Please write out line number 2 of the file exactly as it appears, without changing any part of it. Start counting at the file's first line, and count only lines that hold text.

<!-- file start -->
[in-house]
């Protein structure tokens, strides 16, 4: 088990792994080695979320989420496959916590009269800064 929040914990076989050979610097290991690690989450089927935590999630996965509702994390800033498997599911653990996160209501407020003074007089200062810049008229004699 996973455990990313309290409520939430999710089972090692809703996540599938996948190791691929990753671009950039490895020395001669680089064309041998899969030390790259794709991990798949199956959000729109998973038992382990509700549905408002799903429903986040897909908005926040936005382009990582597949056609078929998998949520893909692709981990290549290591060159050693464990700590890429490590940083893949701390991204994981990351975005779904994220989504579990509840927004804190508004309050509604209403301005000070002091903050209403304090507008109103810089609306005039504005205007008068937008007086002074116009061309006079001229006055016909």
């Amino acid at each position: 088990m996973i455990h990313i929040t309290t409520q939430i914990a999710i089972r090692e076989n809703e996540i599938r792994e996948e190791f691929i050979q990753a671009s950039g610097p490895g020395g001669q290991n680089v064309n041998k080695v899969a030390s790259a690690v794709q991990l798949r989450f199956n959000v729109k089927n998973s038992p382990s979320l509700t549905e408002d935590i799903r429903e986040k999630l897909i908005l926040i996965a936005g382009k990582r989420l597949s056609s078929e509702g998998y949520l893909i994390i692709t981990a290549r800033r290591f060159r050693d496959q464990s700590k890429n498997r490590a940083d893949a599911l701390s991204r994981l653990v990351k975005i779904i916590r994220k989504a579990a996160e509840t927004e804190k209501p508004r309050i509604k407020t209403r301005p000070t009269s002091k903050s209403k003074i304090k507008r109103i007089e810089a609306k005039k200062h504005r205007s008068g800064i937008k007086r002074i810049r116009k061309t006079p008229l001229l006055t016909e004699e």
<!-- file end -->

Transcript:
């Protein structure tokens, strides 16, 4: 088990792994080695979320989420496959916590009269800064 929040914990076989050979610097290991690690989450089927935590999630996965509702994390800033498997599911653990996160209501407020003074007089200062810049008229004699 996973455990990313309290409520939430999710089972090692809703996540599938996948190791691929990753671009950039490895020395001669680089064309041998899969030390790259794709991990798949199956959000729109998973038992382990509700549905408002799903429903986040897909908005926040936005382009990582597949056609078929998998949520893909692709981990290549290591060159050693464990700590890429490590940083893949701390991204994981990351975005779904994220989504579990509840927004804190508004309050509604209403301005000070002091903050209403304090507008109103810089609306005039504005205007008068937008007086002074116009061309006079001229006055016909």